Module 2: Data Analysis for Program Decision-Making
The second in a three-part series on using data, this course guides program administrators and practitioners in: 1) identifying needs for program improvement based on data analysis; 2) using a team approach to plan, implement and evaluate program changes; and 3) taking changes from a pilot to full scale implementation for overall improved program performance. The underlying premise of the course is that all aspects of data-driven decision-making become institutionalized practices, thereby establishing a culture of continuous program improvement.
This online course constitutes a quite valuable resource to adult education practitioners who are committed to continuous improvement of their programs and services. It is clearly written and accessible, and is loaded with useful ideas and resources. I think the inclusion of multiple case studies, and the hands-on opportunities to work with them, adds a great benefit. I was also really impressed by the treatment of the necessity to develop a “data-driven culture” within adult education organizations, and of the attention paid to team-building and collaboration in support of quality data-driven decision-making.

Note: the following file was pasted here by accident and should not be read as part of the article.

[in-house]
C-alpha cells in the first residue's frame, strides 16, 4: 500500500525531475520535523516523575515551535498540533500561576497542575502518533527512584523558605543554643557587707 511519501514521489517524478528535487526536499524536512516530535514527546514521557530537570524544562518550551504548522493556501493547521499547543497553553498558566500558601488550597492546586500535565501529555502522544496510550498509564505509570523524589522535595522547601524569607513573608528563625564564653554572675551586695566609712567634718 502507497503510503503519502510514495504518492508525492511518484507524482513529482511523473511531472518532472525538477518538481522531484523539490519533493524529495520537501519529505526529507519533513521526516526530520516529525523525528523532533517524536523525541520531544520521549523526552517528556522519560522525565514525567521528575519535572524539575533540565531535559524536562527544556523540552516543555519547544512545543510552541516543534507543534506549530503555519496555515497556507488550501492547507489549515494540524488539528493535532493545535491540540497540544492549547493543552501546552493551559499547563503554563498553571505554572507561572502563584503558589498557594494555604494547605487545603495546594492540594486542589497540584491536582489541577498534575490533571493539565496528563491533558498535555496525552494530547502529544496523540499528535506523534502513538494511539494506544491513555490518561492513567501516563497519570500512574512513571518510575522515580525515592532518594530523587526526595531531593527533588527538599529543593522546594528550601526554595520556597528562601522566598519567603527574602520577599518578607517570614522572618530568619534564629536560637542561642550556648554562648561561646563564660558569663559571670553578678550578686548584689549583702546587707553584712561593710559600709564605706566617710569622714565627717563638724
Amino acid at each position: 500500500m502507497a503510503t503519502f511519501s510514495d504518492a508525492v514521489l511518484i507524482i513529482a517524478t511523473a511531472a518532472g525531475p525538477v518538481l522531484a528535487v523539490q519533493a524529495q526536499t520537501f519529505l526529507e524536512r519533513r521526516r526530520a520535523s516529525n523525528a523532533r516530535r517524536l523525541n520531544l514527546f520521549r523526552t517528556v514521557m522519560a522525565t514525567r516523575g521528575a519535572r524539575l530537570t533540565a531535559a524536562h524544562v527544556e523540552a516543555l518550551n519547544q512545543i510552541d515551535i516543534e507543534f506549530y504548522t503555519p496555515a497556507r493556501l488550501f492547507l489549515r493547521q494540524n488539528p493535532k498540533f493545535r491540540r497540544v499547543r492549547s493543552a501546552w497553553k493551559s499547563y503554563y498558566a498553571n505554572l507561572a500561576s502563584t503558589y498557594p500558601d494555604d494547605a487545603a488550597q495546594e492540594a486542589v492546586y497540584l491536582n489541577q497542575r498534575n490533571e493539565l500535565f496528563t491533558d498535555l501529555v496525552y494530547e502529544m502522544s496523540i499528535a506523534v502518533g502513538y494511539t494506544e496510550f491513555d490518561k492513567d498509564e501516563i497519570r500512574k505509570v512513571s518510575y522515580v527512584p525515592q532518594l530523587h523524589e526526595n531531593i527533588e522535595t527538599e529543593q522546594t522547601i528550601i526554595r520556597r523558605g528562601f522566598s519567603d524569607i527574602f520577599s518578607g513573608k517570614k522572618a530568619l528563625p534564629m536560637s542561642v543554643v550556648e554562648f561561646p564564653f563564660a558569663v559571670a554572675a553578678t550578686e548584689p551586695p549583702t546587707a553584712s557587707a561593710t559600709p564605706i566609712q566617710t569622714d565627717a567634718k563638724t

This resource is of primary value to the field of adult education primarily because it is centered on teaching and helping programs with continuous program improvement. CQI is essential to the success of Adult Education and literacy programs, helps programs improve the quality of service provided to students, and is an essential tool for programs that are performance based funded and/or incentivized for good performance.
The resource is easy to follow because it provides concrete and practical adult education examples and case studies that adult literacy administrators, instructors and staff can relate to and apply immediately. While grounded on sound management theory, it is also practical and applicable to the field of adult and basic literacy education. It also helps adult educators at various levels understand the importance and value of using more than intuition, without discrediting intuition and experience, to drive continuous improvement planning. The resource further cites some of the experts and demonstrates how management models can be effective. Included were: Toyota’s Kaizen model, Abilene Paradox pertaining to group decision making, Force Field Analysis, and Walter Shewhart’s Continuous Improvement Model (plan/do/study/act)